26.    Therefore, we establish that this iconographic syncretism (America / Asia-Manila) and the idea of incommensurability of the domains known as the Indies operated as a statement of the desire of regaining the old Empire. Such nostalgia can be identified with the recovery of a language such as Solomonism, in disuse at the time, but whise functionality used to be a guarantee of stability in the past. In turn, this intersection also showed another aspect: a clear disruption of the form of representation of the royal figure in which the resumption of previous models was essential.

27.    In this construction of the Empire, however, by means of these images, a local formulation, or the archipelago’s vernacular discourse emerged, placing the emphasis on these “peripheral areas” identified as the only one that were really loyal to the monarchy. Consequently, the rearrangement of the so-called peripheral states of the Hispanic world also assumed rhetorical functions in shaping a political discourse: the idealization of other loyal regions belonging to the Monarchy.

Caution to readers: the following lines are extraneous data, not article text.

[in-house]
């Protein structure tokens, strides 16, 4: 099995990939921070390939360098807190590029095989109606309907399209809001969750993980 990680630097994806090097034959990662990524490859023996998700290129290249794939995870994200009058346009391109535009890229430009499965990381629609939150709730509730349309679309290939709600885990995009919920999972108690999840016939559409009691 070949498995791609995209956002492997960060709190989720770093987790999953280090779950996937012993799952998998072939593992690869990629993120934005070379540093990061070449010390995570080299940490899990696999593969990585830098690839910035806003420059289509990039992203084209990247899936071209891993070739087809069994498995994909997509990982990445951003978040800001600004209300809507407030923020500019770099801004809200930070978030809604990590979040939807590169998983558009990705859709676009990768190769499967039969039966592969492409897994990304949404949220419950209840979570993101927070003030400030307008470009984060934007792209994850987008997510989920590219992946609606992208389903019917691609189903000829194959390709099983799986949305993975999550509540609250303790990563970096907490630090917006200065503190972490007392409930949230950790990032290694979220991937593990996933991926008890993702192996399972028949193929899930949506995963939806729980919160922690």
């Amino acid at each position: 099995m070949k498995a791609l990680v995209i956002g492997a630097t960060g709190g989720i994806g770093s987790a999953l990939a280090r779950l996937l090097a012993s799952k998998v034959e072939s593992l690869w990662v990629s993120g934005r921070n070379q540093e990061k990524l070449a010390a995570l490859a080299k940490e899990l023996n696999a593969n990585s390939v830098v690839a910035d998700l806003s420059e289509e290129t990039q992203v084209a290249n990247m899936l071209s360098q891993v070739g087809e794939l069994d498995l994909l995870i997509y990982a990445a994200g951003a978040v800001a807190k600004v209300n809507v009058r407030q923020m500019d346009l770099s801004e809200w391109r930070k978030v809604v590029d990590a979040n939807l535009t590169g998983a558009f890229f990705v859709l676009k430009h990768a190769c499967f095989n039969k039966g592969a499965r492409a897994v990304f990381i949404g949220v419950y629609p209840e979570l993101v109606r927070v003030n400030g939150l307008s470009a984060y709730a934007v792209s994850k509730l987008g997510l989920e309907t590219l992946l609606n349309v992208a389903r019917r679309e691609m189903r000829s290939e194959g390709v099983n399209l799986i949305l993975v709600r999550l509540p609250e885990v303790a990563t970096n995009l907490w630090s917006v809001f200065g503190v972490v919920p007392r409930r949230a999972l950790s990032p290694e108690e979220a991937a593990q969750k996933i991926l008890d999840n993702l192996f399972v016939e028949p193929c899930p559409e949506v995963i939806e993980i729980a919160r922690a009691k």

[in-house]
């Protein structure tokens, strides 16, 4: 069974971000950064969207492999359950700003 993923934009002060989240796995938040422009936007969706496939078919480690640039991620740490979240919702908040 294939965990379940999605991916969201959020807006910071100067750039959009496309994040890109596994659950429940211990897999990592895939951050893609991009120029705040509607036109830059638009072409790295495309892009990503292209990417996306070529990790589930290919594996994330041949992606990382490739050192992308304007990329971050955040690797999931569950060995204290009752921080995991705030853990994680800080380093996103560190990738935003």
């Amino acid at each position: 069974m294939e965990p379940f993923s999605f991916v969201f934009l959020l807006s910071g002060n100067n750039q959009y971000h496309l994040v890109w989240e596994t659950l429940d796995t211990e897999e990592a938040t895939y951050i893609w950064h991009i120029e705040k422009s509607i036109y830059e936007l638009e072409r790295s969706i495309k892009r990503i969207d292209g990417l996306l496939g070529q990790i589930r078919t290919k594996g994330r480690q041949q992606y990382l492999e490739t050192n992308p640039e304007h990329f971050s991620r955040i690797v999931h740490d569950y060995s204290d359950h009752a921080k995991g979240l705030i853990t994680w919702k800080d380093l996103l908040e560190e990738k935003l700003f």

28.    For these reasons, this study approaches the relations between Latin America and Hispano-Asia as a way to turn our gaze to the Pacific in order to better understand the circulation of models between different parts of the Hispanic world. In the political context of the American independence movements, this essay attempts to explore what was going on in other corners of the Hispanic world with the aspiration of endorsing the construction of a loyal city in the collective imaginary. Within this proposal, we should note an important piece of news published in El Sol, on March 7th, 1825, reporting a conspiracy in Manila with the purpose of joining Mexico, that read: “The revolution will take place sooner or later, since Spain’s needed unwillingness [sic] to recognize our independence with no chance of reconquering us, puts her in the place of losing dominion over all her remaining possessions in America and Asia”.[15]